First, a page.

Finally, emerging diseases require rapid intersectoral cooperation for effective intervention. The ongoing epidemic of Ebola in the Democratic Republic of Congo highlights the advances that have been made in this arena since the 2014-2016 Ebola epidemic in West Africa. Whereas the latter eventually saw involvement from government, business, academia, and the civil sector (including philanthropic and nonprofit organizations), all of these actors were engaged within the first 10 days of the response to the current epidemic .
The combination of the generalization that emerges from working across pathogens, the necessity of interdisciplinary perspectives, and the need for a multisectoral response, all under the umbrella of ‘emerging, zoonotic, and vector-borne infections,’ has led this area of epidemiology to become a testing ground for pushing boundaries in public health. Recently, a further step has been taken – this time, attempting to push temporal boundaries by preparing to combat highly lethal zoonotic infections with the capability for human-to-human transmission – such as Nipah virus, Middle Eastern Respiratory Syndrome Coronavirus, and Lassa virus – before they cause self-sustained epidemics. The central player in this endeavour is the Coalition for Epidemic Preparedness Innovations (CEPI), which is bringing together expertise and resources from across sectors to develop pipelines for vaccine discovery, development, and eventual deployment. While it may be many years before we know whether the investment has paid off, this bold initiative shows that the history of collaboration and broad perspectives developed through the study of emerging, zoonotic, and vector-borne diseases still has a lot to offer in terms of innovative approaches to public health.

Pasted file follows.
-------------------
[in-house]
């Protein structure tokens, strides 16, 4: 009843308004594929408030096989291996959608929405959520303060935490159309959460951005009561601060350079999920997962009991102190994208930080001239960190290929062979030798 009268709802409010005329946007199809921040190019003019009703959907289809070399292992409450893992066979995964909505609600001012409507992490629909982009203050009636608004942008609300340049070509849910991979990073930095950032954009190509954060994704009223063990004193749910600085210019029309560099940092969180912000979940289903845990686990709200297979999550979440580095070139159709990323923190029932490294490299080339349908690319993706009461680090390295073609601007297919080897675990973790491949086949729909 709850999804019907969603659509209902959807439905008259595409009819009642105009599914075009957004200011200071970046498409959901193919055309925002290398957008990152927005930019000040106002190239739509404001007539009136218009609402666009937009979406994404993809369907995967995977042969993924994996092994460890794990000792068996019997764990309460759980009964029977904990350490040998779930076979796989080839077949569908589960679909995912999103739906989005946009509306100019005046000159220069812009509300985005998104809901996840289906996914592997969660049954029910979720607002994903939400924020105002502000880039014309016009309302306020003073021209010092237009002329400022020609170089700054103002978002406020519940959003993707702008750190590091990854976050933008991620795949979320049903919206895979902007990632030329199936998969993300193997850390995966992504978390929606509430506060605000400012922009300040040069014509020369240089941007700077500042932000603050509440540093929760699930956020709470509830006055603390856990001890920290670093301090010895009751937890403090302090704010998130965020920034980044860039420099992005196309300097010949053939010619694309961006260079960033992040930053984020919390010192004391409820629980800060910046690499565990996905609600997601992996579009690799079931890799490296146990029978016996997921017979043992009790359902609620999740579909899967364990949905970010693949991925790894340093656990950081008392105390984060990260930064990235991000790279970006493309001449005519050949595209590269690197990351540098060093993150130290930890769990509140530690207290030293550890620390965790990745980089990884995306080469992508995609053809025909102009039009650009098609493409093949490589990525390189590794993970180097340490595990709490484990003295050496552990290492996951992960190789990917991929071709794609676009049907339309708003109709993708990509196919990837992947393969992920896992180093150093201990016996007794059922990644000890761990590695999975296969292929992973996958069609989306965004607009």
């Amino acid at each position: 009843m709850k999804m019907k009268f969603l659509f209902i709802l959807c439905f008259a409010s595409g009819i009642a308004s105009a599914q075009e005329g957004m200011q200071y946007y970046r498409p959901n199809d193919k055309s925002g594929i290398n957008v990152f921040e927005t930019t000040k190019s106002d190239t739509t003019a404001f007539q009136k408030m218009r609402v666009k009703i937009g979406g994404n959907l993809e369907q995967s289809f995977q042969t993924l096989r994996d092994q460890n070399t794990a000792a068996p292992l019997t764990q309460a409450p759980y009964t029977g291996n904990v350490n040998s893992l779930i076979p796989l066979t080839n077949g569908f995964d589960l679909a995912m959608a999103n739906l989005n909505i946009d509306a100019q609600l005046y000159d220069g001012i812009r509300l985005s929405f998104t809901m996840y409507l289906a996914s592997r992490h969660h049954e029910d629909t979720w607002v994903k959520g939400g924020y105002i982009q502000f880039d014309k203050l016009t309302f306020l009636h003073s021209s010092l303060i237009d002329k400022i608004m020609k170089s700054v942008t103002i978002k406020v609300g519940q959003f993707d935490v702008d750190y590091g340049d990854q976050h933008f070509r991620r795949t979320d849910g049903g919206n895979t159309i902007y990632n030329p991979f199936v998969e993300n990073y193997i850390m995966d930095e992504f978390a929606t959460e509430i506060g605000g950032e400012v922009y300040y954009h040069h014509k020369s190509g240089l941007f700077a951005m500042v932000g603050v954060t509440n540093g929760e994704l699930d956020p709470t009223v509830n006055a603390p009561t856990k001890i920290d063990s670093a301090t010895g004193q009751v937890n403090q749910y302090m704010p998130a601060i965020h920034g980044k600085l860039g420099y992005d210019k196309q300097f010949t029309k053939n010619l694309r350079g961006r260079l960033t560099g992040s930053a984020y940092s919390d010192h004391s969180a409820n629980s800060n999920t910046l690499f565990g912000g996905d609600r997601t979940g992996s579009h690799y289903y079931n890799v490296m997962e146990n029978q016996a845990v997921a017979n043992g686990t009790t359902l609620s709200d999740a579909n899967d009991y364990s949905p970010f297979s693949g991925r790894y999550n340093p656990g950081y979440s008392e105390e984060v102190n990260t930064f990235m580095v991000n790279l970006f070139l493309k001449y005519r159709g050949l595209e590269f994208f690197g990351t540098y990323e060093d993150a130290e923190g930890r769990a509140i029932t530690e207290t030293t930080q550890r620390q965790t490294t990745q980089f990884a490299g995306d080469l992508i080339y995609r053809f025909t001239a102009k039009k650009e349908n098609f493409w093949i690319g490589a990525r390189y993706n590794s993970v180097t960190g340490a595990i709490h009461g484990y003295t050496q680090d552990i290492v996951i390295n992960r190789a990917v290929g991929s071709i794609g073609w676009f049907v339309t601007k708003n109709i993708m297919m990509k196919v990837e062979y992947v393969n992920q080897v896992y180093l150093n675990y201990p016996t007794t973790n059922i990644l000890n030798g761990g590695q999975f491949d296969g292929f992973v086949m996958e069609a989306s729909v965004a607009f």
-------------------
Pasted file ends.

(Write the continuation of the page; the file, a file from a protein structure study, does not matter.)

In this issue of the Quarterly, you will find articles from authors who have crossed many types of boundaries in their work on emerging, zoonotic, and vector-borne diseases. Gabriela Blohm, of the University of Florida, describes how her cross-cultural childhood experiences have shaped her scientific goals and her passion for improving arbovirus surveillance in Venezuela. David Hayman investigates various hypotheses regarding how Ebola virus is maintained in wild animals and potential mechanisms of how the virus has spread through the African continent. Michel Counotte explores conceptual and quantitative frameworks for understanding Zika virus epidemiology in endemic and epidemic settings. Samuel Alizon describes methods in phylodynamics that bring together epidemiological and evolutionary perspectives to infer epidemiological parameters from genetic sequence data. Finally, Thumbi Mwangi and Katie Hampson discuss their work towards the global elimination of canine-mediated rabies, which requires both international and intersectoral cooperation on a broad scale. Together, the authors represent a diverse array of scientific perspectives from around the world, bringing a wide range of epidemiological approaches to bear on emerging, zoonotic, and vector-borne diseases.